WP200 Kenneth Hyltenstam & Christopher Stroud 2016. At the nexus of vulnerability: Multilingualism in development
Authors: Kenneth Hyltenstam & Christopher Stroud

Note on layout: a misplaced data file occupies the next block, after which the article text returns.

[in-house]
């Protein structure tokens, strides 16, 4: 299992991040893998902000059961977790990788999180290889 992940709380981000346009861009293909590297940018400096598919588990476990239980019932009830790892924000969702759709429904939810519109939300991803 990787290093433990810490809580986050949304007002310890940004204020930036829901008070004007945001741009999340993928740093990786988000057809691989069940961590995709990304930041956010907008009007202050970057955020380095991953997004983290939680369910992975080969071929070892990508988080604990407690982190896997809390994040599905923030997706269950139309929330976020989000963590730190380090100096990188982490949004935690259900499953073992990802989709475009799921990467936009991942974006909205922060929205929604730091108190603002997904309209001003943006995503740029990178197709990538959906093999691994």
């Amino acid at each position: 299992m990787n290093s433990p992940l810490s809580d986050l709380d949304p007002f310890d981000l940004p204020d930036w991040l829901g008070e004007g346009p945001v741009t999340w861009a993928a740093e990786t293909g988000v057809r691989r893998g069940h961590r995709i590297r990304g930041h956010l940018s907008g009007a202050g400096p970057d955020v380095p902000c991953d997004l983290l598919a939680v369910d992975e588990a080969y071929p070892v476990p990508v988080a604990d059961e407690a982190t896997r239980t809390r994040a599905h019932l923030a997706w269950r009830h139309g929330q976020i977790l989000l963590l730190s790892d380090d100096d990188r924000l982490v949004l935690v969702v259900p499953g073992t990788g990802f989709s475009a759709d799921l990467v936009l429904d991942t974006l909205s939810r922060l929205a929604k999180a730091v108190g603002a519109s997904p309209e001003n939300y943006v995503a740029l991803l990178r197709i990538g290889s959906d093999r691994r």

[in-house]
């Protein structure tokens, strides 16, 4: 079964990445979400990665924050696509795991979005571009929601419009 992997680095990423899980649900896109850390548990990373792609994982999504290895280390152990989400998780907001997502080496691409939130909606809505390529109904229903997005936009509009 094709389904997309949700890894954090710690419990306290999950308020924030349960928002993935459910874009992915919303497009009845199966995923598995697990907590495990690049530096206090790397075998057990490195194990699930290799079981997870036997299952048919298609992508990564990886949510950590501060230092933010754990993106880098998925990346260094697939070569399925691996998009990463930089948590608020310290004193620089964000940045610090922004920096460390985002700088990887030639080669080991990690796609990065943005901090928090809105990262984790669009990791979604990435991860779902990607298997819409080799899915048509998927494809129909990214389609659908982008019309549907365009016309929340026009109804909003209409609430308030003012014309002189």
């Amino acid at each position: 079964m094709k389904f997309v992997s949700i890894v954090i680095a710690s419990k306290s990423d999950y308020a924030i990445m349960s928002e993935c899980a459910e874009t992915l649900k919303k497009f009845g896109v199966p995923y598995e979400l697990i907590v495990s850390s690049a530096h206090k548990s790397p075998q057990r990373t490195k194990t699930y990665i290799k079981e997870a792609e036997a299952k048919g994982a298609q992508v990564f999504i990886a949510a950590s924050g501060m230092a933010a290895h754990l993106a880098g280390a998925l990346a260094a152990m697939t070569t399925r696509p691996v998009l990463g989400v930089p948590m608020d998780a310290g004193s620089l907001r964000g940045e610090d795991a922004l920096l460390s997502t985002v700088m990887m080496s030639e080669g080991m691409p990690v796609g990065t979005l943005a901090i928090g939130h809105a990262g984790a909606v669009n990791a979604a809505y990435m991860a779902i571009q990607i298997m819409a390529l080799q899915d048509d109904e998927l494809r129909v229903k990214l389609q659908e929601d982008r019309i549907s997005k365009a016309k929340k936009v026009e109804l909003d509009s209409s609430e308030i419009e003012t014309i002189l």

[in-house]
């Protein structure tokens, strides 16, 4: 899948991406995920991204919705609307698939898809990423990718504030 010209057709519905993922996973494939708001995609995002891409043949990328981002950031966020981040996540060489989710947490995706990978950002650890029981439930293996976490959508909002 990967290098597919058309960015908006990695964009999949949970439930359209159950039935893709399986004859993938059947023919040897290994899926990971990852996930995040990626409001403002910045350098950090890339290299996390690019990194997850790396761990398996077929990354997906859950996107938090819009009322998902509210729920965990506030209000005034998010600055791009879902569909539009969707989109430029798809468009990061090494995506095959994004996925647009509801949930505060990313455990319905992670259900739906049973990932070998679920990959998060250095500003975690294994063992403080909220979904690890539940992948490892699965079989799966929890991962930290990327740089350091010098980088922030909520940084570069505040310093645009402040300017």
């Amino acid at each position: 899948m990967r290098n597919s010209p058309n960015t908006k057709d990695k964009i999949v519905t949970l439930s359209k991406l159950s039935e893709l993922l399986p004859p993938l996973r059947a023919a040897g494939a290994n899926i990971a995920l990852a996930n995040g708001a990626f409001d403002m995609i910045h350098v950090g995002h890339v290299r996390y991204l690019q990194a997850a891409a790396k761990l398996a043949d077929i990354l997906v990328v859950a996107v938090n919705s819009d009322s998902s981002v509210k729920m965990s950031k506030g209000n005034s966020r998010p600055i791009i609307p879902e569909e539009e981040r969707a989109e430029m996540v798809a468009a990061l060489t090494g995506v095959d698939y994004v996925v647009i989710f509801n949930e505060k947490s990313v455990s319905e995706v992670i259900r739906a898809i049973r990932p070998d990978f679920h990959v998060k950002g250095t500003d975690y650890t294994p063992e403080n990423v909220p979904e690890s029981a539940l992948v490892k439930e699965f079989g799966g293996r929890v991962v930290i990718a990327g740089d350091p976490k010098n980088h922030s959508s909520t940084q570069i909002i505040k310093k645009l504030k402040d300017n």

The majority of the world’s nations are multilingual, although many of the languages spoken have little or no official recognition in the conduct of everyday affairs of State, nor do they figure in any major way in development discourses. For example, although UNESCO and other World and regional organizations frequently underscore the desirability and importance of multilingualism, it is often in the context of education and cultural heritage rather than development more generally. Lack of recognition, however, does not mean that multilingualism does not play an essential role in the public and private lives of citizens. In this short text, we hope to drive home the point that local linguistic resources also directly bear upon democracy, economy, and health. And this is not just by proxy through the known beneficial effects of educating in local languages. We will suggest that more attention be paid to the various ways in which development can benefit from the use of local multilingualisms. Language is important in development precisely because it is at the nexus of vulnerability. Poverty stricken groups in developing contexts are not only the least resourced. They • are also the least visible • lack political and cultural recognition on official arenas • frequently suffer stigma and ambivalence with respect to their cultural heritage • have a paucity of educational capital • experience poor health. One major factor contributing to this cycle of vulnerability – and for which solutions are within easy reach – is that the linguistic and cultural systems these groups have ready access to are not officially recognized. Non-recognition of the languages in which groups organize their everyday life and socialize their children means that they are denied the tools to make their voices heard or to find empowerment through political agency. They also have few opportunities to influence their day-to-day material conditions. The ultimate consequence of this situation is extreme vulnerability to political, economic and ecological (including health) developments. In this document, we shall argue, by way of illustration, that issues of language in general and multilingualism specifically need to be seen as core facets of such diverse areas as democracy, economy, health, and education.
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